Ethics should be at the core of cybersecurity: ​Former cyber defence head

According to the former head of Cyber and Information Security at the Australian Signals Directorate, Major General Stephen Day, ethics and trustworthiness should be at the centre of cybersecurity practice.
Written by Asha Barbaschow, Contributor

A trusted, ethical cybersecurity industry is vital to underpinning Australia's social and economic wellbeing, Major General Stephen Day, the former head of Cyber and Information Security at the Australian Signals Directorate, has said.

He also believes it is in the best interests of the country's national security to conduct business in such a way.

Speaking at the Intel Security Innovation Forum in Sydney on Thursday, Day said that all people involved in the area of security have a role to play in ensuring the industry goes forward in an ethical and trusted manner.

Having recently visited the United States, Day discussed the heightened awareness the US has of cyber threats; that there is a real concern about the threat of an attack in the US, in stark comparison to Australia.

"Out of this atmosphere, one tinged with a little bit of fear, has arisen some less-than-honourable businesses and business practices," he said. "There is a risk that the reputation of the cybersecurity industry could be harmed, and if that happens then the industry will be kept at arm's length, and that is in no one's interests."

According to Day, Australia relies on a safe, secure, and reliable cyberspace for its social and economic wellbeing, with the cyber defence veteran saying it is particularly important for those in the cybersecurity business to act ethically.

"If you are a cybersecurity vendor and you have a single technical product offering, do the right thing and explain to your customers that your offering will work best when it is part of a bigger plan," Day said. "If you are a consumer of cybersecurity products, and you have a vendor that insists that they have a single silver bullet solution, then you're probably best off showing them the door."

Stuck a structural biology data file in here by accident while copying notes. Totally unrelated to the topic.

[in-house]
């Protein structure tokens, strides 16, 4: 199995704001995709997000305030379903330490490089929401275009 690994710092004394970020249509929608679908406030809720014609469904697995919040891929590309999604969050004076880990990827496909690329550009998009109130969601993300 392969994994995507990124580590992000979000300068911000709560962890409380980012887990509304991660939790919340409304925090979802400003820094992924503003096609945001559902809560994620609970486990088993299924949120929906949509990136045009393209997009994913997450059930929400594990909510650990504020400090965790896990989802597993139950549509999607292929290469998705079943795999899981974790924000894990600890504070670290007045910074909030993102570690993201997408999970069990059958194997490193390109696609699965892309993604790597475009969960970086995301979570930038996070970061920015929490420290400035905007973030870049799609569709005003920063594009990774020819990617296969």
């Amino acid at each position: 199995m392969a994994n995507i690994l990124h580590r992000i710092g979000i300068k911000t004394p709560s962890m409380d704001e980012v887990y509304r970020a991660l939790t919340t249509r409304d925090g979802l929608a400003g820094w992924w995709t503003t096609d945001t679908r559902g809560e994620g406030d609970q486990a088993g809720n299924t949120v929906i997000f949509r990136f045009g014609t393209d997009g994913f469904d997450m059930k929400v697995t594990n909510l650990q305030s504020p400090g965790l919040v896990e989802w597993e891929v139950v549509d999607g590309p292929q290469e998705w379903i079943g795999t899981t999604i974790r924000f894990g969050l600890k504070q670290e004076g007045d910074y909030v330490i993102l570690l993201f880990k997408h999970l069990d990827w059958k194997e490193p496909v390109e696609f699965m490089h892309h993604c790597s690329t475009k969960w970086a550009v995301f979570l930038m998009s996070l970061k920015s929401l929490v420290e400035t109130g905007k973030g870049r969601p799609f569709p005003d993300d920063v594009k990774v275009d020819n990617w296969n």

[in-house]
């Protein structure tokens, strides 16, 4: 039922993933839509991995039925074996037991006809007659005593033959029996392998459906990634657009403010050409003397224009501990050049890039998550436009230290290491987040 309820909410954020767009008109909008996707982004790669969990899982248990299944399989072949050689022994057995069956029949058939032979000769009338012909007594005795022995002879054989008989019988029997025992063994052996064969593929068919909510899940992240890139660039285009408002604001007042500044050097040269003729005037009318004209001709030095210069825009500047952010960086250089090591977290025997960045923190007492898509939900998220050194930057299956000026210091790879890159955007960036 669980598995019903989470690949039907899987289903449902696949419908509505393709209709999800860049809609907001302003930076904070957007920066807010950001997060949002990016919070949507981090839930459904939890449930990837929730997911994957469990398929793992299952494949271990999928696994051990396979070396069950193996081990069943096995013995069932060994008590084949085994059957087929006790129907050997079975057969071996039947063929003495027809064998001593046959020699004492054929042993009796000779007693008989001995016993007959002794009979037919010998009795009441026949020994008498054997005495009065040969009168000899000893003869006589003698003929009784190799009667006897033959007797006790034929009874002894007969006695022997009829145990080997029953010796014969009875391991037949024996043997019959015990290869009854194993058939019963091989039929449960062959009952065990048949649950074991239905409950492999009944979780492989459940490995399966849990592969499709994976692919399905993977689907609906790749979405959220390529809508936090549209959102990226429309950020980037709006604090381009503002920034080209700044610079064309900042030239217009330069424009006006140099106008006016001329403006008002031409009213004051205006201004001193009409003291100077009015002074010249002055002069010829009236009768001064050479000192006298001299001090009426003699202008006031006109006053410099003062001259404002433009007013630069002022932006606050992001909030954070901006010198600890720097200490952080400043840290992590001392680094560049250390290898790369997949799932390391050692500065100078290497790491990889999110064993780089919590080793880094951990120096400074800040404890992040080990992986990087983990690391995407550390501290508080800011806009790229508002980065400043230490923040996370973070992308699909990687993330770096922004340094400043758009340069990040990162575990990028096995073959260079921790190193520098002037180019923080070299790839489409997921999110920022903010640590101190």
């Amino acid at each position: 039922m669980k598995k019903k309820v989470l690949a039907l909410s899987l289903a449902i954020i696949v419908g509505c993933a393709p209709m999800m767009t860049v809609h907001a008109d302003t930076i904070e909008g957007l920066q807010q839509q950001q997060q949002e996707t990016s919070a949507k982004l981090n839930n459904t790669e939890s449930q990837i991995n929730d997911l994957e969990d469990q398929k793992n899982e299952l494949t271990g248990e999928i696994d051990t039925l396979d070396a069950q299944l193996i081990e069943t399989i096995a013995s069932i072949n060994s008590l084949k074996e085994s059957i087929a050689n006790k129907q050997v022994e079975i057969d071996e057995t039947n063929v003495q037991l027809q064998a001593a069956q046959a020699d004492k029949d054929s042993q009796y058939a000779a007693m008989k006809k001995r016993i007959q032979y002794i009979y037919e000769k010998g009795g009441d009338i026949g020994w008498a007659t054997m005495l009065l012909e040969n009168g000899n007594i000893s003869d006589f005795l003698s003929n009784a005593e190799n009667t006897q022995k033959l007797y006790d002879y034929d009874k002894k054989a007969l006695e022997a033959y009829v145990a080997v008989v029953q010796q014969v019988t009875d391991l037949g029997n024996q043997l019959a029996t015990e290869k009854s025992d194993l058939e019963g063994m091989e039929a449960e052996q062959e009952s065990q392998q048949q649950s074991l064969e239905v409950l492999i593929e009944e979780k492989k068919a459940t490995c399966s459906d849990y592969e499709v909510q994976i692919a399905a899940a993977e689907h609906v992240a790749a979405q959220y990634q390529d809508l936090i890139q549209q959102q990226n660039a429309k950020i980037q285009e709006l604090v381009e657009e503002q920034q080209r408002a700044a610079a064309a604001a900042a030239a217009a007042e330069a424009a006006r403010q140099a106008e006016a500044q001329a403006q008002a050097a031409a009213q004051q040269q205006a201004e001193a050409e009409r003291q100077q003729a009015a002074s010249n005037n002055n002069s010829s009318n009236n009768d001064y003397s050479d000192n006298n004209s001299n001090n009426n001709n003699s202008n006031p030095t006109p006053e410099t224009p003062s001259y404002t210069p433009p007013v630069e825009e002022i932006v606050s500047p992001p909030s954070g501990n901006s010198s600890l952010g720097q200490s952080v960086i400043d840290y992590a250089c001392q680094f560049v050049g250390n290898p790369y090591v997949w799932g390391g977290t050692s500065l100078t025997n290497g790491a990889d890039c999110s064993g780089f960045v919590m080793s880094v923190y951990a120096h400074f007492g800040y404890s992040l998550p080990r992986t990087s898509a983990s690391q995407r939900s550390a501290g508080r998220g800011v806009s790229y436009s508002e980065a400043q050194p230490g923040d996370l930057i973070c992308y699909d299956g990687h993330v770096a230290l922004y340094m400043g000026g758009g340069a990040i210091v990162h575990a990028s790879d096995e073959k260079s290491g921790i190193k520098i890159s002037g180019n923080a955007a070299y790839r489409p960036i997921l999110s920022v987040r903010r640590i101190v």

As an advanced economy that performs a large amount of business online, Day believes Australia is an attractive target for malicious cyber actors.

"We have some significant bilateral relationships and alliances, and there is some unique research done in this country. Wi-Fi was developed in this town and we have some strategically important natural resources, too," Day said.

"In the short time that we have been together, there will have been thousands of cyber attempts against our financial institutions and our retail sector -- several countries will have made several attempts against some of our biggest businesses and our government."

Reflecting on his time in defence, the major general said organised cybercrime is not only global, but also a lucrative industry. Governments and businesses alike need to play catch-up, as Day said many cybercriminals worked out long before most that data is a commodity from which you can make money.

"Some of these criminals have very close links to the intelligence and security services of their countries; sometimes we found it difficult to determine if an attack had been prosecuted by a criminal gang or by a nation state," he said

"Some of these criminals work for their intelligence or security services by day, and at night to make money on the side, use their learned tradecraft."

According to Day, cyber incidents are now reasonably foreseeable, which he said is very important when a business finds itself in court.

"The days of companies being able to say 'this is all very new, how the hell could we have taken reasonable steps to protect against these' are over," he said.

During his time with the Australian Department of Defence, Day also headed the Australian Cyber Security Centre, previously discussing how Australia's cyber defences were "pretty ordinary".

During his tenure with defence, Day was proactive in reducing the successful penetrations against the Australian government by 70 percent, and also reduced the time for detection by 2015 to less than 10 percent from previous years.

Day said the way cyber defence was tackled by the department changed after they realised they were clearly not succeeding. As a result, Day and his team implemented four fundamental ideas: That cybersecurity is a process, not a product; that cybersecurity is a senior leader concern, with organisations not to leave it to IT alone to sort out; that businesses need to detect early; and that businesses must have a tried and tested plan for when something does go wrong.

Paving the way for Australian businesses to follow, the federal government unveiled its AU$230 million cyber strategy in April, which focuses on closer collaboration with business.

The strategy aims to defend the nation's cyber networks from organised criminals and state-sponsored attackers, and sits alongside the AU$400 million provided in the Defence White Paper in February for cyber activities.

Editorial standards